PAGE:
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What’s Next in the Evolution of Interactive Learning in Healthcare?

This blog post concludes our series about interactive learning featuring HealthStream’s partner, EBSCO Health.

The healthcare industry is changing how it educates and develops employees to meet varying learning demands and likely workforce shortages. One new development in this transformation is the use of interactive learning, a learner-engaging approach to healthcare education that redefines the roles of teacher and student and directly involves students in decisions about their own training. HealthStream recently interviewed partner EBSCO Health’s Chief Nursing Officer, Diane Hanson, RN, BSN, MM on the use of interactive learning and trends we are likely to see in this field over the next several years.

How do you think interactive learning will evolve in the healthcare industry over the next 2-3 years?

Hanson: The application and integration of interactive learning will continue to evolve in healthcare as outcomes demonstrate the success of using this approach. Healthcare is shifting its focus to deliver value amid cost challenges. This requires new approaches to care delivery, patient engagement, and use of healthcare resources. Providers are now taught to practice in multidisciplinary, high-performance teams, using simulation to perfect their skills and outcomes to guide course corrections. Supporting inter-professional learning and team-based care requires a multi-modality approach to teaching-learning. Evidence-based content delivered within the clinician workflow will further support ongoing education and application within the care process and within context of a real situation. Healthcare systems will evolve their infrastructures to incorporate the use of interactive learning closest to where the care is delivered to support both clinician and patient education and learning engagement.

Evolution of the health professions academic classroom will continue to improve the use of interactive learning approaches. Keeping the next generation of learners engaged, improving graduation rates, and supporting successful transition from school to practice will continue to be a strong focus. Interactive learning will evolve to include more virtual classroom experiences, simulation using real person and mannequin scenarios, interactive e-learning, and virtual reality gaming technologies. The professor/instructor role will continue to evolve combining the best of the “sage wisdom” with the interactive collaborative coaching approach, personalizing education based on learner-focused needs. Technology platforms will evolve to support multi-modality curriculum delivery mechanisms personalized for each learner, as well as concurrent use of high quality content to support interactive classroom engagement.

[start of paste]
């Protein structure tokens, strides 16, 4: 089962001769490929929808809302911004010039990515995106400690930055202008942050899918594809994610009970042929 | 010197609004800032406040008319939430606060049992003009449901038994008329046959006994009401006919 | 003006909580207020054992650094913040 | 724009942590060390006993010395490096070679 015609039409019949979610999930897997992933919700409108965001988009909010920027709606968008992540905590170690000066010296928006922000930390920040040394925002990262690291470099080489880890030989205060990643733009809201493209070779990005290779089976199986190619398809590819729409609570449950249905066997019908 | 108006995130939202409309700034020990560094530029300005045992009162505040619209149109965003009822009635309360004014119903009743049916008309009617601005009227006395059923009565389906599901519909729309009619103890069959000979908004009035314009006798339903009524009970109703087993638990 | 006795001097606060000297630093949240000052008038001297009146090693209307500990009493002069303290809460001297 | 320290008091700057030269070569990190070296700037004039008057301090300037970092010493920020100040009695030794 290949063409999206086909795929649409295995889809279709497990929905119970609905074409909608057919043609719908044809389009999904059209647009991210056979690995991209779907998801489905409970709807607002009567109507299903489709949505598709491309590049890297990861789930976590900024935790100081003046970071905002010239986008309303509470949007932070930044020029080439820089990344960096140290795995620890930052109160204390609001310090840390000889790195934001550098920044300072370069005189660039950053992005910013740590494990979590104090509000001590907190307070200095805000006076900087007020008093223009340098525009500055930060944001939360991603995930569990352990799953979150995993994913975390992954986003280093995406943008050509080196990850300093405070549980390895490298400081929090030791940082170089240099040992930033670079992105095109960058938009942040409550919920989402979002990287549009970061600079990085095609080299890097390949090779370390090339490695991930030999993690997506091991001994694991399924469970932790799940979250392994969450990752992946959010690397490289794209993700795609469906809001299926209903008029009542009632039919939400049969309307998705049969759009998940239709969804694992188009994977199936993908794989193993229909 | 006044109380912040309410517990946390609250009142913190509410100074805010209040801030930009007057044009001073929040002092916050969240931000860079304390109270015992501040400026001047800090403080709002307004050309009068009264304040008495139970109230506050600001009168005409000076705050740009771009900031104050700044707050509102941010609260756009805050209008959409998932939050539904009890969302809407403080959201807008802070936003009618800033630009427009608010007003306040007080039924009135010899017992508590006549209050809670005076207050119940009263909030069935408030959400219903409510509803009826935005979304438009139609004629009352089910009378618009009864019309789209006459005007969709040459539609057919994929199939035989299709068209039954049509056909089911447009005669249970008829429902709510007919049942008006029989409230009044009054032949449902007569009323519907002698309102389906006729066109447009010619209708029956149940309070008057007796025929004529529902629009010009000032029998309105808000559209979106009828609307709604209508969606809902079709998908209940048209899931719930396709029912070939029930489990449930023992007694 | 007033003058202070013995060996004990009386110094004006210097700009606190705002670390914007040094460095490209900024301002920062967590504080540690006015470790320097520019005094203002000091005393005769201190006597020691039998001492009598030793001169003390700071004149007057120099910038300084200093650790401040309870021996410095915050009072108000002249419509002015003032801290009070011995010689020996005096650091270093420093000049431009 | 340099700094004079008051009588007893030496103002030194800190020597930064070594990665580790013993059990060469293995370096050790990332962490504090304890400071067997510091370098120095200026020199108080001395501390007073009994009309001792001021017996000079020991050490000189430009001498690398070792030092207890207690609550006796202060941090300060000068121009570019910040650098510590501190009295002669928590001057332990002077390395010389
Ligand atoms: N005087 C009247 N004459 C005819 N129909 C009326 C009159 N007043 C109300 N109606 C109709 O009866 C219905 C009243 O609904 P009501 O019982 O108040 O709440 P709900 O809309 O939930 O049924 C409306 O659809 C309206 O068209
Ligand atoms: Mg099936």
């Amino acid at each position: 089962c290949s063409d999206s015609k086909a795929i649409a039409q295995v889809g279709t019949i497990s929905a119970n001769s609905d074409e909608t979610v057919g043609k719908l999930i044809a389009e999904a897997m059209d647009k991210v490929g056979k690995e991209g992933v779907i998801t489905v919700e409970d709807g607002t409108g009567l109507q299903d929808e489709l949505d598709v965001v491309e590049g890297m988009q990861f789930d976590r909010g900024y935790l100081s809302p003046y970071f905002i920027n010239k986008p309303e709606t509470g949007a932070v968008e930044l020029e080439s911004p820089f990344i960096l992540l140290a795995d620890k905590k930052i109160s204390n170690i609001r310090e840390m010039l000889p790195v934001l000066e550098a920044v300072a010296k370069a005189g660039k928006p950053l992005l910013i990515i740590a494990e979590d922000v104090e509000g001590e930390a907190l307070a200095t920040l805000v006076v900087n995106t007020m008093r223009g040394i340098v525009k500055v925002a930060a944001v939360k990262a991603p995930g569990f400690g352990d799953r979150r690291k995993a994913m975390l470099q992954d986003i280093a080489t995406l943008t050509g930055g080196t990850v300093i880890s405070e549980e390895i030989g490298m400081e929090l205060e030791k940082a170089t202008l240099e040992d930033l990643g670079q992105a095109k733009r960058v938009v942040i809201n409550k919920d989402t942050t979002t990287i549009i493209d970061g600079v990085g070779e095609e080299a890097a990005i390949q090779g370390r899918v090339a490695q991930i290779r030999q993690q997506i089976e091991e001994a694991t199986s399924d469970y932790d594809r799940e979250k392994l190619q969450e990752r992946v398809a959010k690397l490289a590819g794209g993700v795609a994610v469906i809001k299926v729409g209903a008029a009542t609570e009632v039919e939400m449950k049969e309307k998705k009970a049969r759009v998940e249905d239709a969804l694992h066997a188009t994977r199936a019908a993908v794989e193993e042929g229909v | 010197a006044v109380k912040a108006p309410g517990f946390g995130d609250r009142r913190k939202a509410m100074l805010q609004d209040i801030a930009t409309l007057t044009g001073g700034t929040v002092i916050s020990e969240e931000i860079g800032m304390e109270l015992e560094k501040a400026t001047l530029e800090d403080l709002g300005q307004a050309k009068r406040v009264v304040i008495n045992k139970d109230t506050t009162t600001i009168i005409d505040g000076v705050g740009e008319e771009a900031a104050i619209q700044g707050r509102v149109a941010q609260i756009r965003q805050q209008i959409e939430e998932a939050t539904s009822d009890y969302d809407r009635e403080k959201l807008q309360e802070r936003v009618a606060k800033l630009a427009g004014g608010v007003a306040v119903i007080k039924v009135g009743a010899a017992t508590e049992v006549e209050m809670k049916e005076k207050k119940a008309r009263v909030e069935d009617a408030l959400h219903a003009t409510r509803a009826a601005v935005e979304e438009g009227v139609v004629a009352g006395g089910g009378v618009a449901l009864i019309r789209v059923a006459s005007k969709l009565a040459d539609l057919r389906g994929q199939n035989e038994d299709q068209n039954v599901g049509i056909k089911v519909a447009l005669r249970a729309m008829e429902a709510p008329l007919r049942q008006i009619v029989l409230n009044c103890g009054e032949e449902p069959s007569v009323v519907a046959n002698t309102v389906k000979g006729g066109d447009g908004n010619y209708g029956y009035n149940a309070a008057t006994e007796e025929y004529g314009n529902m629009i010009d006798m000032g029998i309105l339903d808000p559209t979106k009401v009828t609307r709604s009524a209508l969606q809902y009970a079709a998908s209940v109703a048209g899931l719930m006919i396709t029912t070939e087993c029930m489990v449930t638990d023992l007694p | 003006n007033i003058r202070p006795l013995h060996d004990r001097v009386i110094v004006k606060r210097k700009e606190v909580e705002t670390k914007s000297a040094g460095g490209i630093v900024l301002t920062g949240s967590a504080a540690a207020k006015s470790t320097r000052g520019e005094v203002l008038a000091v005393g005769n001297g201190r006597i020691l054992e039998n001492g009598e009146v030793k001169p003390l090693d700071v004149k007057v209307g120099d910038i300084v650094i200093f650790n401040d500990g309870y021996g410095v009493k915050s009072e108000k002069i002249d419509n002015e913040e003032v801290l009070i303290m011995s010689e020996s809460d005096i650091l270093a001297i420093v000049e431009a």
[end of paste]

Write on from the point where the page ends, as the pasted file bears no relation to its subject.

About Diane Hanson RN, BSN, MM; Chief Nursing Officer, EBSCO Health, and Editor in Chief, Dynamic Health

imageDiane Hanson is the Editor in Chief of Dynamic Health at EBSCO Health. In this role she provides leadership direction for nursing and allied health reference and clinical decision support strategies for the organization. After spending several years working in a hospital organization in various clinical and leadership positions, Diane has been focused on improving quality and evidence-based practice at the point of care through clinical decision support, health informatics and analytics. Diane brings over 25 years of experience in the healthcare industry, most recently as Vice President of Product Strategy & Management at Vizient Inc. Previously she served at Elsevier as General Manager within their CDS division and with Eclipsys (Allscripts) in an EVP leadership role. Diane is a published author and speaker on evidence-based practice and clinical decision support. She holds a degree in nursing from Grand Valley State University and a Masters in Management degree from Aquinas College.

Read the complete article from which this blog post is an excerpt.


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